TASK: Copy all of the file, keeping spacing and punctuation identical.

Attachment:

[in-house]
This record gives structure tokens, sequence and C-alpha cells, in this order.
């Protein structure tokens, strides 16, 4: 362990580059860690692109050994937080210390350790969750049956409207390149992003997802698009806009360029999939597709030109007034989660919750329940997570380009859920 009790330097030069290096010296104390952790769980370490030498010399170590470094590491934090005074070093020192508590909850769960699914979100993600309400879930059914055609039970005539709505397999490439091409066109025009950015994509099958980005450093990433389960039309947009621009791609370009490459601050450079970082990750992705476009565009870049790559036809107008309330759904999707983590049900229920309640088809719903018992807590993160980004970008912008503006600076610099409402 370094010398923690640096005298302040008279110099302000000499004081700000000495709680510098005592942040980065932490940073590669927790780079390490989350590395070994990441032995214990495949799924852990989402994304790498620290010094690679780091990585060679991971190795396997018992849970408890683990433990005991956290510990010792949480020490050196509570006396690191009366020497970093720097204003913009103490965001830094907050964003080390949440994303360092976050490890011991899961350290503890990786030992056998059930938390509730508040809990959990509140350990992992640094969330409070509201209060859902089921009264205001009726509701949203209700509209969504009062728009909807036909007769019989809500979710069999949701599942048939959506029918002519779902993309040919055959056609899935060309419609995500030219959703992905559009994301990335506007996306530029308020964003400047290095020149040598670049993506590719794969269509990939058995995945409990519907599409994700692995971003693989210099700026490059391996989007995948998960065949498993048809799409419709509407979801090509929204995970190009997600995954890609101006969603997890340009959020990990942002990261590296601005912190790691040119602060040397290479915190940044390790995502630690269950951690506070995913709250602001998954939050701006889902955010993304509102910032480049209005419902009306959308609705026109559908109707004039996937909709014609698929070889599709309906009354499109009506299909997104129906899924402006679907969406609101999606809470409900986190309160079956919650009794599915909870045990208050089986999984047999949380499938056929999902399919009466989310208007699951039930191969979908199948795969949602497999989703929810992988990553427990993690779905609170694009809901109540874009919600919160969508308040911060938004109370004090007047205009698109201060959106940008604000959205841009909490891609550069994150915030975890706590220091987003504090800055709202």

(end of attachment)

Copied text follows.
[in-house]
This record gives structure tokens, sequence and C-alpha cells, in this order.
């Protein structure tokens, strides 16, 4: 362990580059860690692109050994937080210390350790969750049956409207390149992003997802698009806009360029999939597709030109007034989660919750329940997570380009859920 009790330097030069290096010296104390952790769980370490030498010399170590470094590491934090005074070093020192508590909850769960699914979100993600309400879930059914055609039970005539709505397999490439091409066109025009950015994509099958980005450093990433389960039309947009621009791609370009490459601050450079970082990750992705476009565009870049790559036809107008309330759904999707983590049900229920309640088809719903018992807590993160980004970008912008503006600076610099409402 370094010398923690640096005298302040008279110099302000000499004081700000000495709680510098005592942040980065932490940073590669927790780079390490989350590395070994990441032995214990495949799924852990989402994304790498620290010094690679780091990585060679991971190795396997018992849970408890683990433990005991956290510990010792949480020490050196509570006396690191009366020497970093720097204003913009103490965001830094907050964003080390949440994303360092976050490890011991899961350290503890990786030992056998059930938390509730508040809990959990509140350990992992640094969330409070509201209060859902089921009264205001009726509701949203209700509209969504009062728009909807036909007769019989809500979710069999949701599942048939959506029918002519779902993309040919055959056609899935060309419609995500030219959703992905559009994301990335506007996306530029308020964003400047290095020149040598670049993506590719794969269509990939058995995945409990519907599409994700692995971003693989210099700026490059391996989007995948998960065949498993048809799409419709509407979801090509929204995970190009997600995954890609101006969603997890340009959020990990942002990261590296601005912190790691040119602060040397290479915190940044390790995502630690269950951690506070995913709250602001998954939050701006889902955010993304509102910032480049209005419902009306959308609705026109559908109707004039996937909709014609698929070889599709309906009354499109009506299909997104129906899924402006679907969406609101999606809470409900986190309160079956919650009794599915909870045990208050089986999984047999949380499938056929999902399919009466989310208007699951039930191969979908199948795969949602497999989703929810992988990553427990993690779905609170694009809901109540874009919600919160969508308040911060938004109370004090007047205009698109201060959106940008604000959205841009909490891609550069994150915030975890706590220091987003504090800055709202």